Peel Island is located in Moreton Bay, Brisbane and is a former Quarantine Station.  Yet for many years it housed people forcibly removed from home and family for being contracted with Leprosy.  By all accounts, this was harsh, isolated, unforgiving and primitive place and it accommodated people from all backgrounds and races (Brown, 2018).  The churches were the only organisations to try to bring comfort to the inmates and it is noted in 1928 that one Churchman made an appeal for an Eb Bass for a member of the Peel Island Brass Band (“CHURCH NEWS.,” 1928).

This is the first evidence we have that there was a band of sorts on Peel Island and newspaper articles sporadically reported on the various iterations of the band (“SIDE DRUM WANTED FOR PEEL ISLAND’S BAND,” 1945). Likewise, there are also reports of bands visiting the Island to entertain the inmates  – the picture below is of a Salvation Army band visiting Peel Island in 1920 and in 1939 the Brisbane Juvenile Band was part of a concert party (“Concert At Peel Island,” 1939).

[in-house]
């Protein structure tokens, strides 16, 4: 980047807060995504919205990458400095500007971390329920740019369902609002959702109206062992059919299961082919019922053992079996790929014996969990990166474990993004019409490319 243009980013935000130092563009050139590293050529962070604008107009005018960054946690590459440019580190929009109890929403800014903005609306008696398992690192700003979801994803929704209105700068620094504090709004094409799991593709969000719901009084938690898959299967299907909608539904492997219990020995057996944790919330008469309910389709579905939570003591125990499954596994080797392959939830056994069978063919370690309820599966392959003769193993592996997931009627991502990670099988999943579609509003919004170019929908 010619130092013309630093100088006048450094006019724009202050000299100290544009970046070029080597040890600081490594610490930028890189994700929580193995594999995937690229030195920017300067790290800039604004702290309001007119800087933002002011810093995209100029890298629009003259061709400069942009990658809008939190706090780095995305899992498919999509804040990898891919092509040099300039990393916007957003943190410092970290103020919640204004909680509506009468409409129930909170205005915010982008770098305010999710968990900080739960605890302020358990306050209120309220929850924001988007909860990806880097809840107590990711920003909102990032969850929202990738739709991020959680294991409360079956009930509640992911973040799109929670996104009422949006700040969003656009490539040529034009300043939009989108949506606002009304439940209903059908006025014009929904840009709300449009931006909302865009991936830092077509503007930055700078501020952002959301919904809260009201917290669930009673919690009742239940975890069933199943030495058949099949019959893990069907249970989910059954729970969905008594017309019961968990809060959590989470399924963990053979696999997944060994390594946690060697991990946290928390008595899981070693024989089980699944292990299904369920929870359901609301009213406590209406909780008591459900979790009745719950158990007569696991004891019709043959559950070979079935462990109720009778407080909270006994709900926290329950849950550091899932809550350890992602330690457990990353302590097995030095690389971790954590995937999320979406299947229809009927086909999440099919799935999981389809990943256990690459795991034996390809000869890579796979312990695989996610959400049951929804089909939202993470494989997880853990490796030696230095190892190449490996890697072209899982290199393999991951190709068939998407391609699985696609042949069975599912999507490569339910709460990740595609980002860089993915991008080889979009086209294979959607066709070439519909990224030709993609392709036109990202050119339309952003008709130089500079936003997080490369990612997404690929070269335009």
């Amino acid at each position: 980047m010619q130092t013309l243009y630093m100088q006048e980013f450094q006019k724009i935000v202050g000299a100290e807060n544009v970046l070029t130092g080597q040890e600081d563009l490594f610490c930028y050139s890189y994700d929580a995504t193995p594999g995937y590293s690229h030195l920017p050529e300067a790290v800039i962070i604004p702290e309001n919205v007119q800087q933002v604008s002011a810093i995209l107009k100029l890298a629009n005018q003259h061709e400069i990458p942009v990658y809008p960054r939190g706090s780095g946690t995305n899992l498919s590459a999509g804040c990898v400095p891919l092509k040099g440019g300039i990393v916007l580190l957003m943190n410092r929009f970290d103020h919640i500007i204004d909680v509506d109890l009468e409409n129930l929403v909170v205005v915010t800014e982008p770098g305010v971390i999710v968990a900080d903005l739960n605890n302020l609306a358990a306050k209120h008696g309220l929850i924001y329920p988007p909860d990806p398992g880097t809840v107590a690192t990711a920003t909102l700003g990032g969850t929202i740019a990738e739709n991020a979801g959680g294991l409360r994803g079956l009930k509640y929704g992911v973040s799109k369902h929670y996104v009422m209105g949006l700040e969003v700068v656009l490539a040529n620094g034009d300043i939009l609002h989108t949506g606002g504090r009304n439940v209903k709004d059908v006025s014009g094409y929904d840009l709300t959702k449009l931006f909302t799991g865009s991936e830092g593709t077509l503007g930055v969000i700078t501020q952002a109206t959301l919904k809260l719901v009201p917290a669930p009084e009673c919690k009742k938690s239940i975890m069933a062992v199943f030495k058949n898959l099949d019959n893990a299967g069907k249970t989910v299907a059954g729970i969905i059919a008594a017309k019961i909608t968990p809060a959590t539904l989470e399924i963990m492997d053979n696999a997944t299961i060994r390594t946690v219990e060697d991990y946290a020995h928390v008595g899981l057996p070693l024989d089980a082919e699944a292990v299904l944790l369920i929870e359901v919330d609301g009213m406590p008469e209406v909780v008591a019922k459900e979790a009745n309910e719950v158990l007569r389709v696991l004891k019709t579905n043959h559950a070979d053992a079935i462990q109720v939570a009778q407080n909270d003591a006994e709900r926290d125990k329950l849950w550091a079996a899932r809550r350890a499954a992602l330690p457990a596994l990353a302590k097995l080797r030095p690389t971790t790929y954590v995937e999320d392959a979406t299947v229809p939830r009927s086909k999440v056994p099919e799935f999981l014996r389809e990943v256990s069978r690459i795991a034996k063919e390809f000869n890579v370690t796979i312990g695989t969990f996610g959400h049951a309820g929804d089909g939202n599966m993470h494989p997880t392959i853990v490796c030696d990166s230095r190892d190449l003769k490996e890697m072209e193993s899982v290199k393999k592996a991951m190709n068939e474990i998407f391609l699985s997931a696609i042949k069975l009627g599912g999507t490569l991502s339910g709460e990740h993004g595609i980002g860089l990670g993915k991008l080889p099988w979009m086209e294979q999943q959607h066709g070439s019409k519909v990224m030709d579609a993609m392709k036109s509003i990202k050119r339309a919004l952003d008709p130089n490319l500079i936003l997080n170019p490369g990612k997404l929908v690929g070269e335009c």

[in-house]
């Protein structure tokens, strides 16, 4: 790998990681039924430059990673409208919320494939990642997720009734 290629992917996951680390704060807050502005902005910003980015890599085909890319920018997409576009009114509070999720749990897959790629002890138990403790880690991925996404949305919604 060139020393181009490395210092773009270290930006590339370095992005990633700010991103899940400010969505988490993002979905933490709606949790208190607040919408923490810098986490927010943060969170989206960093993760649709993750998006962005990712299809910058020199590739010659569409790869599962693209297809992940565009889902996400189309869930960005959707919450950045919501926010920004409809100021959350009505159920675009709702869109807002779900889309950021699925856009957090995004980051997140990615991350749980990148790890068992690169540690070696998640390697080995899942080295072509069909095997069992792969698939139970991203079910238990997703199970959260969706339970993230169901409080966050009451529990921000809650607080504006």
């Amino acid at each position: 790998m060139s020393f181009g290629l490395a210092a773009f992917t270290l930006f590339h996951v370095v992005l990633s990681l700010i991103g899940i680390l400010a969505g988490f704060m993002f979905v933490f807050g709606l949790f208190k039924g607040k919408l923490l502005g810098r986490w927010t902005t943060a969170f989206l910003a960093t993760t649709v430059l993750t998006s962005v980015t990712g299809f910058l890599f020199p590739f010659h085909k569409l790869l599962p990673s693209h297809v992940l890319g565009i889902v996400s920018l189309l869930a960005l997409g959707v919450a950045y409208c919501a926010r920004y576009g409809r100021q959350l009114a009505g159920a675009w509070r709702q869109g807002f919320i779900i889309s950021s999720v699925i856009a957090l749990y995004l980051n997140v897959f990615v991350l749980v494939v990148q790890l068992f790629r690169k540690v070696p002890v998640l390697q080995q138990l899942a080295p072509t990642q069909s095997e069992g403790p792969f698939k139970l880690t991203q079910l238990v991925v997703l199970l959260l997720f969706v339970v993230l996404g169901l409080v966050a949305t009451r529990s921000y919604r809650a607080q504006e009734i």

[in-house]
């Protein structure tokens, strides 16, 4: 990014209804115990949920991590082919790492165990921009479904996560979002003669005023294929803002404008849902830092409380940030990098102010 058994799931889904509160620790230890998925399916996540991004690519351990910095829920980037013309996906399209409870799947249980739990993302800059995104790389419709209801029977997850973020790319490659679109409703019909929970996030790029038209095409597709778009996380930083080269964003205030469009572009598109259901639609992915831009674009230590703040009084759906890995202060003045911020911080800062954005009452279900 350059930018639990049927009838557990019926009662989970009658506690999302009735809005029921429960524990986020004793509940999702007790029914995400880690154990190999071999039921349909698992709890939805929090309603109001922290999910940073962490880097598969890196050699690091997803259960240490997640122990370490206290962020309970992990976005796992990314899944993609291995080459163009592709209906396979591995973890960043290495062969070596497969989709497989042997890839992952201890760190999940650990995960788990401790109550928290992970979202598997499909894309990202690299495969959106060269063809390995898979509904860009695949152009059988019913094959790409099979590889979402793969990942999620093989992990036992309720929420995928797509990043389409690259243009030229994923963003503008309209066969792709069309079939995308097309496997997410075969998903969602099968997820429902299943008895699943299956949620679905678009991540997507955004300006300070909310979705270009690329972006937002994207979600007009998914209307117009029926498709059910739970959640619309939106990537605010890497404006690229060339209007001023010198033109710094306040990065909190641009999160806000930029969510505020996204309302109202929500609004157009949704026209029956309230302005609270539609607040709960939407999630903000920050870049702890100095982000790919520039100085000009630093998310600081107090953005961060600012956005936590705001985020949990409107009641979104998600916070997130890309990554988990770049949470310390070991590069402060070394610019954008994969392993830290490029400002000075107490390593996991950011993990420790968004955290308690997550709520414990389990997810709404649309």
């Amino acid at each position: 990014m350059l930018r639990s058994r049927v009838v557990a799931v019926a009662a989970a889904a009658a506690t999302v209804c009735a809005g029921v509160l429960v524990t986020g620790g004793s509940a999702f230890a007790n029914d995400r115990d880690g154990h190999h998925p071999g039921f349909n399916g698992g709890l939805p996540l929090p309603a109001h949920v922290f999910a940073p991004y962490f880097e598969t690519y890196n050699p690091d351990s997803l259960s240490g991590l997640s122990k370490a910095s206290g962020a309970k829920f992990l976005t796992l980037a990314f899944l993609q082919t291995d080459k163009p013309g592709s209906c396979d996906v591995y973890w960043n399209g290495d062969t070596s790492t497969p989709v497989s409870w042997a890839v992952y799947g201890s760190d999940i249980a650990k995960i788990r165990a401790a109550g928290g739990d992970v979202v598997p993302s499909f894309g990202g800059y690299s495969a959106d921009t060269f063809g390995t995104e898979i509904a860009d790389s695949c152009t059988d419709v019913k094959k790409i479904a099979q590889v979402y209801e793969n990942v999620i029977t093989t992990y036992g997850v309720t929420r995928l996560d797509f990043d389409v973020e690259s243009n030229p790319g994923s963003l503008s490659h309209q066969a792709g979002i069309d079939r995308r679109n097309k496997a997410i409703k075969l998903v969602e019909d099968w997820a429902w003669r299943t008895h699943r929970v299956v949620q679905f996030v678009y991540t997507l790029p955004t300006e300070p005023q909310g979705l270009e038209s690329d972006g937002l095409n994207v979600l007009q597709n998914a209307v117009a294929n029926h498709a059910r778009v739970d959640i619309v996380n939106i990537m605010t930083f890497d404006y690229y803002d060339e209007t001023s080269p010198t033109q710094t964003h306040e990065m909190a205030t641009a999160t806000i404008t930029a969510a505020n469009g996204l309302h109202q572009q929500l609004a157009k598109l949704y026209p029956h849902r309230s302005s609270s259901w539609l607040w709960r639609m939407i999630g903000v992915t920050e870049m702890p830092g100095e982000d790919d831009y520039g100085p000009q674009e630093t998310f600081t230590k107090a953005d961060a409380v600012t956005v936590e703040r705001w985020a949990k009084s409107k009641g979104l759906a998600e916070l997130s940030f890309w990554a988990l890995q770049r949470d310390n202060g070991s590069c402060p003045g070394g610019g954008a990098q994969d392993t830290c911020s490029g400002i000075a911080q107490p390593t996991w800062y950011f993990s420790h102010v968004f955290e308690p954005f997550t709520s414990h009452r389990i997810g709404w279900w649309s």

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Salvation Army brass band visiting Peel Island Lazaret during the 1920s (Source: State Library of Queensland)

Norfolk Island is another place with a very interesting past and the inhabitants are extremely proud of their history (Low, 2012).  Located off the coast of NSW, the inhabitants display a very independent streak, despite their association with Australia.  Which makes it all the more interesting that there is mention of a brass band that once existed on Norfolk Island.  There is not much to indicate the brass band existed apart from rare mentions in Australian newspapers.  We see mentions of a band in 1904, 1905 and 1926 where they are mentioned as being in attendance at official events and for rehearsing every week (Barnes, 1926; “NORFOLK ISLAND.,” 1904; “NORFOLK ISLAND.,” 1905).  It is unclear when the Norfolk Island Band officially started or ended.

Conclusion: